Brohm is the rare coach that doesn’t have an agent. Most college coordinators have them these days, never mind head coaches. He’s been a star in college at Louisville and played in the NFL from 1994 to 2000, so Brohm has seen enough high-level football to know chasing the shiny toy doesn’t always work out. “I know coaches have to do what they have to do,” he said. “They always talk about feeding their family. Well, I’ve got money. That’s just a saying that’s overrated.”
Instead, Brohm prefers to stay understated and let his team’s performance show out. Western Kentucky plays a rollicking spread offense prolific enough that quarterback Brandon Doughty finished his career in the top 20 in FBS history in yards (12,855) and touchdown passes (111). He vaulted over the 5,000-yard passing mark this season and set an FBS record for two-year touchdown total with 97. Brohm calls all the plays for WKU and struggled to get Doughty in rhythm early on Monday afternoon. But he adjusted enough with the trick plays and double moves to where Doughty finished the game completing 23 of his final 27 passes. “I give credit to coach,” Doughty said. “He’s a heck of a play-caller, I mean the guy’s a mastermind out there.”
Brohm didn’t shy away from coining the bowl victory the biggest day in Western Kentucky football history. And what makes the undefeated Conference USA season and 12-win mark so impressive is that Western ranks 11th out of the 14 Conference USA schools in budget. Despite the financial challenges, Stewart said he plans to re-do Brohm’s contract in the off-season. He hopes to privately raise some funds to help. (With bonuses this year, Brohm made around $800,000, and it’s reasonable to expect that he could cross the $1 million mark if he reaches bonuses next year).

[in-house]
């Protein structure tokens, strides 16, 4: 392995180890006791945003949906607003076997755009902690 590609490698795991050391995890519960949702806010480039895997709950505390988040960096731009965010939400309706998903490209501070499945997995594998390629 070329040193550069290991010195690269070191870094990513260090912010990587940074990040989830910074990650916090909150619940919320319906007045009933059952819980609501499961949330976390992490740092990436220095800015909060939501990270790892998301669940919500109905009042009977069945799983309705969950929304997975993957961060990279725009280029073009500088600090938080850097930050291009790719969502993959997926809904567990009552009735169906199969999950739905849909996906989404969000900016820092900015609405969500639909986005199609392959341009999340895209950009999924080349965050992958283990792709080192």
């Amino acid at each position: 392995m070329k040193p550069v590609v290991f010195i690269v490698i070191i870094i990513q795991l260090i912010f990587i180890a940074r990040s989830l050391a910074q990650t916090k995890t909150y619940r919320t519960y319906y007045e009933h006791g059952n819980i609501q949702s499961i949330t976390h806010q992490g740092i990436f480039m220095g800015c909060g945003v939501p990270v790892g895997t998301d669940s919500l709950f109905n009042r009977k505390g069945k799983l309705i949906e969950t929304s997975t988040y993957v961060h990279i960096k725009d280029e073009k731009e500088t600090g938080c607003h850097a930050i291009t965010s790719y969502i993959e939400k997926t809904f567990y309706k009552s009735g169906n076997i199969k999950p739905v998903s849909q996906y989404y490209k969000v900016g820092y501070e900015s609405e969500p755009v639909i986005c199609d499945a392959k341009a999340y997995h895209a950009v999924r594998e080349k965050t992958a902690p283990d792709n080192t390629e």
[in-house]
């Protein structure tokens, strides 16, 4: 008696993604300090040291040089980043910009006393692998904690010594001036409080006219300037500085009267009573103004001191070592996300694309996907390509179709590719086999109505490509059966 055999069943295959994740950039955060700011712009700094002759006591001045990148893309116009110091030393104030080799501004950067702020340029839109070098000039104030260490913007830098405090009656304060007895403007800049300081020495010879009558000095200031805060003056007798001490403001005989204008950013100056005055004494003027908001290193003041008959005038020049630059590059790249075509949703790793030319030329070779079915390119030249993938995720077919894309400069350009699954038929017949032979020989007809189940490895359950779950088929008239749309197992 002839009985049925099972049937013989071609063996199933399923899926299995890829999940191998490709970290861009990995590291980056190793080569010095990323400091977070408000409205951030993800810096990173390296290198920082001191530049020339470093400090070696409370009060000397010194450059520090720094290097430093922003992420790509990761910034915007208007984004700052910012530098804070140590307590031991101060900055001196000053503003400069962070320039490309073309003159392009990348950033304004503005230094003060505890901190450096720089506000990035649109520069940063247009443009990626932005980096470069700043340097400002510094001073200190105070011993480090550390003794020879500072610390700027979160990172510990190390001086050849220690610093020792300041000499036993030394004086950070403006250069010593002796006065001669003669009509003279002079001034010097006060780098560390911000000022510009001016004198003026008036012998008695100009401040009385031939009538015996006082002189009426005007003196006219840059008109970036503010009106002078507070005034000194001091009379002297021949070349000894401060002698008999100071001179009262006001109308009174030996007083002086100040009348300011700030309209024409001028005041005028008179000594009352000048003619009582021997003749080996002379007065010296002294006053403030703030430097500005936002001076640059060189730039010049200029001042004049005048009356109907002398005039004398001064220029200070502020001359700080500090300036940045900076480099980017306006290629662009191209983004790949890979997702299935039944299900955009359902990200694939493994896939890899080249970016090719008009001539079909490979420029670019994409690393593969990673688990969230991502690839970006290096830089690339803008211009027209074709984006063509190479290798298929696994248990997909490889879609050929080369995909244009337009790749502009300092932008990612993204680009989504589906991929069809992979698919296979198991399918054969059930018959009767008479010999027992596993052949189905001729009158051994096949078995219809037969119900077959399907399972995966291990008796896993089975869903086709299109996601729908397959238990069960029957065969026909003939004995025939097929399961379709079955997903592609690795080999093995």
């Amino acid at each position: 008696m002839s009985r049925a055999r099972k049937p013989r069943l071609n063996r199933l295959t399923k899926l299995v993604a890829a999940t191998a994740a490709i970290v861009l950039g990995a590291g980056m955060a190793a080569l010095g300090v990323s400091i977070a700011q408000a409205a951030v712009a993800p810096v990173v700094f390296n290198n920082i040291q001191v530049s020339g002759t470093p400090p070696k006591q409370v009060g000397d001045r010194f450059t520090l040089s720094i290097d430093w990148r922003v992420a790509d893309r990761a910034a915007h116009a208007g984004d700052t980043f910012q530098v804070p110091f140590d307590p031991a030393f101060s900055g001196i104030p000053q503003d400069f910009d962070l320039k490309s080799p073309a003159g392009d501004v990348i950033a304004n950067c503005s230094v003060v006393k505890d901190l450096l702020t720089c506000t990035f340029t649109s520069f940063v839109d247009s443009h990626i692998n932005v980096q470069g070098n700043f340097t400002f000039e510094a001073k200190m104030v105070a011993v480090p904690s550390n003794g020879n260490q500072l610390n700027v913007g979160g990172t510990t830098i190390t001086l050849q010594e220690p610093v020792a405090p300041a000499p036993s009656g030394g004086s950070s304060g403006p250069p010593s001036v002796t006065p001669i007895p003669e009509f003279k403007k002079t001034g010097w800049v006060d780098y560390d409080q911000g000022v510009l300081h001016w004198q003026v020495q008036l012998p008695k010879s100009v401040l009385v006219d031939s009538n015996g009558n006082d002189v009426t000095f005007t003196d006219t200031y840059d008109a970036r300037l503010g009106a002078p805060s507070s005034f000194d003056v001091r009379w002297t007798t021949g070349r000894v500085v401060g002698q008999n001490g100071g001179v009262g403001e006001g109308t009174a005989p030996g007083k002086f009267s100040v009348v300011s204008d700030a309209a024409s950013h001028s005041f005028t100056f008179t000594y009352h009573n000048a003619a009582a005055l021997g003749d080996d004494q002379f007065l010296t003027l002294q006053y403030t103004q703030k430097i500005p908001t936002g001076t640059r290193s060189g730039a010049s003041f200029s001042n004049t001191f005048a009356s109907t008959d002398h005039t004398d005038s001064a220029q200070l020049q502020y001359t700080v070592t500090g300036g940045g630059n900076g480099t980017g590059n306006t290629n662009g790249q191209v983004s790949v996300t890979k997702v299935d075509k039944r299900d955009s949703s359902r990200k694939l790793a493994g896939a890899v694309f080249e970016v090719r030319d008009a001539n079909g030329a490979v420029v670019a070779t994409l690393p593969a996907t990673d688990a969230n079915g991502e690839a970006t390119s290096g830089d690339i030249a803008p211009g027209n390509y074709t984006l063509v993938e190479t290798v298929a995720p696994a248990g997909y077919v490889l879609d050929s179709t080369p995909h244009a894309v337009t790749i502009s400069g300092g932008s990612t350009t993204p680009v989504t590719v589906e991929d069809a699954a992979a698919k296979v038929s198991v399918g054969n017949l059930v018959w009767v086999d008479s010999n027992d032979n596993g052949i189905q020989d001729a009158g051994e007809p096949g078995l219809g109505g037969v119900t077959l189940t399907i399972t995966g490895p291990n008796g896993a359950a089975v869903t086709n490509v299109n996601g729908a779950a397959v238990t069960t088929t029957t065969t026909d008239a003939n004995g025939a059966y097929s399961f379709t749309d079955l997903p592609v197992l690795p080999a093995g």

Reeling Power 5 schools looking to hire experienced head coaches will have a strong crop to choose from next season. Houston’s Tom Herman, Temple’s Matt Rhule, Navy’s Ken Niumatalolo, Arkansas State’s Blake Anderson, Western Michigan’s P.J. Fleck and Northern Illinois’ Rod Carey are other head coaches from outside the Power 5 who will be atop athletic directors’ lists. Brohm will be mentioned with that group, and Stewart knows it will be a challenge to keep Brohm in the long term. “That’s the American way,” he said with a smile.
Brohm concedes that if a potential job “hits you right in the face,” then he’d certainly consider it. But he maintains he’ll continue his philosophy of putting his own team before job opportunities in future years. Even if the timing hurts his own career trajectory. “It’s important,” he says, “to love the one you are with.”
And after a joyous day to top off a historic season at Western Kentucky, Jeff Brohm exited Marlins Park with a broad smile on his face. He loved the team he was with this season, and it returned it in resplendent fashion on Monday.